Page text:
How to motivate yourself with kindness instead of self-criticism by Sandy Woznicki, StressAndAnxietyCoach.com May 19, 2021 It’s crazy to me now, to look back and realize how freaking hard I was on myself for decades. Had I ever talked to anyone else the way I talked to myself, it would surely...
You have a natural negativity bias that is working hard right now.
When you feel like you can’t be self-compassionate, understand our natural negativity bias.
We all have a negativity bias. It’s there with the intention to keep us safe. Your ancestors who were on the lookout for mountain lions lived longer than those who sniffed flowers all day.
But we are centuries beyond the point in our evolution where we need to be on guard in order to keep safe at all times. When you’re living with chronic stress and anxiety, your negativity bias is sticking in the on position. Meaning, all you can see are threats.
What could go wrong.
What is wrong.
What might be wrong.
If you get a ninety on a test, you look at that ten that you missed and not the ninety that you achieved.
Know that you have blinders on to positivity, that your negativity bias is making you focus solely on challenges instead of achievements.
The attempt to project the image that other people will like, approve of, and judge favorably is very strong. It is this motive that is the primary driver of the introject. That is, the need to look good and to be approved of or to carry a strong reputation gets internalized. As this happens, an inner critic develops that can be thought of as occupying the space between the ego and the persona. That is, it is a voice that is serving to judge the self before others do. Given how important our reputations are in the social world, this basic function to try and “be good” and manage the impression one makes on others is perfectly natural.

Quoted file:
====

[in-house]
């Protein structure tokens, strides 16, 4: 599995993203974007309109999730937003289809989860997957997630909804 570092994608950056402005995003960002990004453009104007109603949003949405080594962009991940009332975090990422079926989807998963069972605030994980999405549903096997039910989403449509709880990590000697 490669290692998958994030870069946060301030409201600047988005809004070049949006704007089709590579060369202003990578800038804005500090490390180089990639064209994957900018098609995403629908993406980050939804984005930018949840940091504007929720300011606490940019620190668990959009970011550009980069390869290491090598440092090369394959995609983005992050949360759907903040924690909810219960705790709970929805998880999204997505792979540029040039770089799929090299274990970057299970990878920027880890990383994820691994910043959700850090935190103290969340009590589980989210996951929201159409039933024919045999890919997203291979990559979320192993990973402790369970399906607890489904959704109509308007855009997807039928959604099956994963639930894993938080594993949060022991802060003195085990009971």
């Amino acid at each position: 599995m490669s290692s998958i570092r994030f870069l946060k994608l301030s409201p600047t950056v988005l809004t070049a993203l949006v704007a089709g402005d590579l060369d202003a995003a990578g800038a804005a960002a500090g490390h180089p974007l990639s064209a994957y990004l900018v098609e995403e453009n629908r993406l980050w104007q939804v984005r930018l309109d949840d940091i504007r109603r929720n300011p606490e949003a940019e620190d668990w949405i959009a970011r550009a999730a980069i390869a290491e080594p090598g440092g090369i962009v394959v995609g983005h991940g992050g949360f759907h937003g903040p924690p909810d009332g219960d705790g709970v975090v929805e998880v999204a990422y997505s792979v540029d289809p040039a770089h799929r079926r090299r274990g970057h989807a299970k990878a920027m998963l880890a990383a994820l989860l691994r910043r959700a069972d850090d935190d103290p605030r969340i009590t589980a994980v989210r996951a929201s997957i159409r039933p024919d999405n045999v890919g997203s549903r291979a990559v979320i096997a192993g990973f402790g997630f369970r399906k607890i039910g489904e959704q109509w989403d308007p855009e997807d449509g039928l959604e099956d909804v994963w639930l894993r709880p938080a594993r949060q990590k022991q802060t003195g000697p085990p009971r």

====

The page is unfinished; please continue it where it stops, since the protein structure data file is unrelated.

Unfortunately, what happens to many people is that the voice takes on a life of its own. Eric Berne made an interesting adjustment to Freud’s tripartite theory of the id, the ego, and the superego. In his transactional analysis, he transformed these three domains into the child, the adult, and the parent. In this formulation, we can see the introject as a kind of critical parent that is judging the inner child harshly in an attempt to ensure that the child behaves in a way that is socially responsible and acceptable.